The Hacking Age

Attackers are continuously figuring out new methods to gain access to computer systems and enterprises. Everything from Ransomware to targeted and precise attacks aimed at intellectual property theft, monetary gain, or other motives. In today’s age of hacking, it’s never been more important to understand who the hackers are and the methods they use to attack organizations. In this talk, we go into the demographics of hackers, how they are hacking, and the best defenses both from a personal perspective as well as an enterprise. It’s possible to withstand the attacks we see today with proven practices, but it requires hard work, and an understanding of who your adversaries are.

Building Defense on Known Good

There's so much to do. There's not enough people. We can only do what we can based on risk, people, politics, and budget. All common things we share across each organization. This presentation dives into how to focus on building defenses against attacks, staying ahead of the methods, and focusing on known good vs. the rest. You'll leave this talk with a way to think about defense and a way to tackle the issues we face in security today.

Compromise Analysis – Why we’re seeing so many breaches.

After looking at a number of compromises dating the past several years, there are a number of commonalities between each of them and steps that could have been used to prevent. Information security isn't a practice that will always be successful in defending however, there are key indicators of compromise to look for when an attacker is attempting to compromise an organization. During this presentation, we’ll analyze a number of data breaches and look at how a number of the breaches have occurred and how an information security program can be structured in order to defend against a lot of the attacks. Most of the causes are directly related to the human element and directly phishing. This talk will dive into how phishing techniques work, and what you can do to prevent this from happening in the future.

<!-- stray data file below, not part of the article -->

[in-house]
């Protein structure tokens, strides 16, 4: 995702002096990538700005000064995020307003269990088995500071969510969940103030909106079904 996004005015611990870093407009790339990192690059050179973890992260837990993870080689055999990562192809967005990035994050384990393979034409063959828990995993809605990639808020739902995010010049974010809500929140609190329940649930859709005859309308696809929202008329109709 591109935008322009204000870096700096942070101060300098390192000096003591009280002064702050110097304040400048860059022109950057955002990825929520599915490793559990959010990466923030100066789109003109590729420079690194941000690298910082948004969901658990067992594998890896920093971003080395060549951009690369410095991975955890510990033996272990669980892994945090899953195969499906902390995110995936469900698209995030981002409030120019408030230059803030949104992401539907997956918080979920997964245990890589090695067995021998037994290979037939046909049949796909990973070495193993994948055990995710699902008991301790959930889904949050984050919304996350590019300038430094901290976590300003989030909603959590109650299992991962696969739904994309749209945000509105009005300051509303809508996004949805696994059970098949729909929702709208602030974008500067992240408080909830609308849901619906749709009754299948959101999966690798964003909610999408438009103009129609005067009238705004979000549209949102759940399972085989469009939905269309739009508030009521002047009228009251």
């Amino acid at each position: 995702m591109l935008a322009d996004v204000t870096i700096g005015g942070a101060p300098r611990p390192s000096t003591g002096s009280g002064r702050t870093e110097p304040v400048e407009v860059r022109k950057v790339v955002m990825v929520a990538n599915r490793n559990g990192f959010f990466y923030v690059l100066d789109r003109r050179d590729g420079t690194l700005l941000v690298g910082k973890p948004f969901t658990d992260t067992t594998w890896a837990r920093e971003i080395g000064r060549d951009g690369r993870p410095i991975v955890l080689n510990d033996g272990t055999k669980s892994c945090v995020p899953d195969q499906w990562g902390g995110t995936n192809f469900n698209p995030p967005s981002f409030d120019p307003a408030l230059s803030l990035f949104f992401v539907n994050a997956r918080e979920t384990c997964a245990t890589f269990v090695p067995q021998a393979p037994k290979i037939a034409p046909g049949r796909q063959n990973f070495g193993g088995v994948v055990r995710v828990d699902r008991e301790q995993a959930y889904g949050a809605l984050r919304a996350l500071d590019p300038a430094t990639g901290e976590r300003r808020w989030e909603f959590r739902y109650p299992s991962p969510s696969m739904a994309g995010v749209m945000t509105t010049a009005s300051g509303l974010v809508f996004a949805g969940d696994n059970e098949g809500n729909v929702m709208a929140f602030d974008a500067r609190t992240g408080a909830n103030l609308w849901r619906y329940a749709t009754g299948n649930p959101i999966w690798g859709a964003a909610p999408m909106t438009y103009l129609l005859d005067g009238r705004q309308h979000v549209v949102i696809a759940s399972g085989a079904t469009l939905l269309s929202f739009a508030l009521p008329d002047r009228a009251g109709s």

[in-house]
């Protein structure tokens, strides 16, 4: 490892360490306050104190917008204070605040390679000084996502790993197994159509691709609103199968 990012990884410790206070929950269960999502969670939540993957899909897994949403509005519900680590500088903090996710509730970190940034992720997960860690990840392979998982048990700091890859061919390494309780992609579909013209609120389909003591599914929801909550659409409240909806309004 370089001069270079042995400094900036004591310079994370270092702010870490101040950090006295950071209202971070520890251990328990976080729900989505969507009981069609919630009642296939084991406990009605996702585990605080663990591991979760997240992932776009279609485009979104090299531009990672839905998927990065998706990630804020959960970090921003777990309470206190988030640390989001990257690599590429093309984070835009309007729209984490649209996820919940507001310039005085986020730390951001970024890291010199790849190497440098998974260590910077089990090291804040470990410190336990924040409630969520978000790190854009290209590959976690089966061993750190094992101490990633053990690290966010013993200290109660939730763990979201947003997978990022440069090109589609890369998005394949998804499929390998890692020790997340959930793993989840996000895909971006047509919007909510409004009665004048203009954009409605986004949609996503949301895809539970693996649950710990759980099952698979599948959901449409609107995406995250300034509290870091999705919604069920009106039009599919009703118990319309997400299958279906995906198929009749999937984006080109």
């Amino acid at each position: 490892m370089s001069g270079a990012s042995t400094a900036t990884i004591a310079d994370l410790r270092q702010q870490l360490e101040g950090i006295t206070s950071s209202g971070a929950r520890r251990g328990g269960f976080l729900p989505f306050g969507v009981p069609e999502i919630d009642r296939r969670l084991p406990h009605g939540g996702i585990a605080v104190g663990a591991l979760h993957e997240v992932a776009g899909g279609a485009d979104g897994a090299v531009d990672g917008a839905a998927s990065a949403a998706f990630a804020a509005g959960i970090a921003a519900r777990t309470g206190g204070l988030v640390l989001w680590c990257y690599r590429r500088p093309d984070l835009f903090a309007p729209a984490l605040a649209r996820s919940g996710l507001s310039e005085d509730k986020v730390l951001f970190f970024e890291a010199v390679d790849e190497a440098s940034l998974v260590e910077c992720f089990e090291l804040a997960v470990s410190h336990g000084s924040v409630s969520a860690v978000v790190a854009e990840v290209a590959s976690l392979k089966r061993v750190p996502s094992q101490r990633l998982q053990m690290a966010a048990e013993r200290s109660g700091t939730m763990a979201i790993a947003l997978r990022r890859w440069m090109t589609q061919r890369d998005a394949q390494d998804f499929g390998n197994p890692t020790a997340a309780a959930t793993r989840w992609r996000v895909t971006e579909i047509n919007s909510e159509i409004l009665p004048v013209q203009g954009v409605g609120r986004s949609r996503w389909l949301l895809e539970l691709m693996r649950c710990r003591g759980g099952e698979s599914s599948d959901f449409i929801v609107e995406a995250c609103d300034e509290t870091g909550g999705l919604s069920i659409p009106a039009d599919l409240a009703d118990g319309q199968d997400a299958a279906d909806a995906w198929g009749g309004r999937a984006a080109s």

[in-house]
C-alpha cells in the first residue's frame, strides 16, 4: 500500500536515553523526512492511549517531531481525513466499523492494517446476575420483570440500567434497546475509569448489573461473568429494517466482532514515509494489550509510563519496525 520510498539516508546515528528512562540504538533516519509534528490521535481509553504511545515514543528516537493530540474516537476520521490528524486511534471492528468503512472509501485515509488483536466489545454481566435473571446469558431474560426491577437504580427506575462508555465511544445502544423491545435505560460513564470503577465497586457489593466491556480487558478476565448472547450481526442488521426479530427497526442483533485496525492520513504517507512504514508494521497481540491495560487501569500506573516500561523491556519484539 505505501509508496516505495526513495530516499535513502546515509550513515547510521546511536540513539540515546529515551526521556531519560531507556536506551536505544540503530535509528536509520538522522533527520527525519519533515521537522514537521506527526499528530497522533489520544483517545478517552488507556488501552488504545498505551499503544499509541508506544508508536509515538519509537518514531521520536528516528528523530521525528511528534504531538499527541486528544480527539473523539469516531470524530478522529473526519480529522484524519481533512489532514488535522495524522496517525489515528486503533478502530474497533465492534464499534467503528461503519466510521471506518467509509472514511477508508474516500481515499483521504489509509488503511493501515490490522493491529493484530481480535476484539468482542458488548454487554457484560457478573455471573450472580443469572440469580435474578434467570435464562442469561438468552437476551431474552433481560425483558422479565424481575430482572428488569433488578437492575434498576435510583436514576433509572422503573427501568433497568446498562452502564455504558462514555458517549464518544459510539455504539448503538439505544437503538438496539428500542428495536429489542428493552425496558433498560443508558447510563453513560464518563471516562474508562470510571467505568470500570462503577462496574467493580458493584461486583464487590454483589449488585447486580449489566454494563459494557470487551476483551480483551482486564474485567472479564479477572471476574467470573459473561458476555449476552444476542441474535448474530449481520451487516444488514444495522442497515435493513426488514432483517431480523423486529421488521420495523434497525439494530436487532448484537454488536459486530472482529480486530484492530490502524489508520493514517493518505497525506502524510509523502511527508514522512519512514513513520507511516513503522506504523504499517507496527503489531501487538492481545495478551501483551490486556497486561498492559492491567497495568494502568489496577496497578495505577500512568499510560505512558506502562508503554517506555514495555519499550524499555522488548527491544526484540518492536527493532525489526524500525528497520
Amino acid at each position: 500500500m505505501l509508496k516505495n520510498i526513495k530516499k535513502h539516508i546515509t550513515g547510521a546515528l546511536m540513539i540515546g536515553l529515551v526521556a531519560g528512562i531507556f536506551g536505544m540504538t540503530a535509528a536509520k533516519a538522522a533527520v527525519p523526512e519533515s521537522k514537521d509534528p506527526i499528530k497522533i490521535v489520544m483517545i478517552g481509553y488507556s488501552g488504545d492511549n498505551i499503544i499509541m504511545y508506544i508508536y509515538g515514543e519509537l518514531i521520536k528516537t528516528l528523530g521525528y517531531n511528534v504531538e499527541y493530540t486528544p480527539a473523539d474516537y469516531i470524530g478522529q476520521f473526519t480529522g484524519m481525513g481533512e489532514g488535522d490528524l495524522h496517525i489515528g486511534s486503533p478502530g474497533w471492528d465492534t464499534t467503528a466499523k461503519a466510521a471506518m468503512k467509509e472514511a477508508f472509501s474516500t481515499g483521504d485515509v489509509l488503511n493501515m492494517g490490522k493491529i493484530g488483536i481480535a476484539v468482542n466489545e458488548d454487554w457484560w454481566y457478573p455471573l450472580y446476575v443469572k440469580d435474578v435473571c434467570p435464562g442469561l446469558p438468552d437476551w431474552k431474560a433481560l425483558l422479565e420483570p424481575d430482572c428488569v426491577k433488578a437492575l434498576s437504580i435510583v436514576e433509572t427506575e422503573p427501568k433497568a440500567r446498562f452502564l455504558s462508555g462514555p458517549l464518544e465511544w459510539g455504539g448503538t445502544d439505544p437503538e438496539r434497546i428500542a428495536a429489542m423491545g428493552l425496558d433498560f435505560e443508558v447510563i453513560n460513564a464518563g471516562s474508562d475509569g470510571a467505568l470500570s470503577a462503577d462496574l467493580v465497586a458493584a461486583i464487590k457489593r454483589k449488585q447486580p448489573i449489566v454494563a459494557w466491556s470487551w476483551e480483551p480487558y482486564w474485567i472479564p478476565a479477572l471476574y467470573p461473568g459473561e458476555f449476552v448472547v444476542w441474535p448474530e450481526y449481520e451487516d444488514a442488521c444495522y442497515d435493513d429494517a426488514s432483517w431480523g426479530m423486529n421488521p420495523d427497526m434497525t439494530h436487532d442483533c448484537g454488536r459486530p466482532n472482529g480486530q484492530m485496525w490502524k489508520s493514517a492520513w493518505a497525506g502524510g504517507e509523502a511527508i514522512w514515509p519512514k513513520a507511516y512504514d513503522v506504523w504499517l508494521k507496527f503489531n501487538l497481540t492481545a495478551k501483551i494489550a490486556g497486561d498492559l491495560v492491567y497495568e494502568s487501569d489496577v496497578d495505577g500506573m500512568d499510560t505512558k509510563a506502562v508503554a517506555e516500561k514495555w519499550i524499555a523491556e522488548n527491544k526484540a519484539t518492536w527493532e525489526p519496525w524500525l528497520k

Abnormal Behavior Detection in Large Environments

Attack patterns are something that when it occurs is extrinsic (not natural) behavior in a infrastructure. Understanding what attack patterns look like and building an understanding of how to detect them with what you already have is possible. Most preventative technology tries in some extent to detect extrinsic behavior in an environment but falls short because of the continual changes in attack patterns and commoditized detection (sigs, etc). This talk dives into looking at what you already have in your infrastructure that you can use for intrinsic (natural) detection capabilities that doesn't rely on a specific signature, but more so on how attackers go after an organization. As an industry, we need to be detecting the extrinsic occurrences in our networks which exhibit abnormal behavior. During this presentation, we'll be covering a large percentage of techniques used by attackers, and how to detect them with what you currently have in place at your organization today.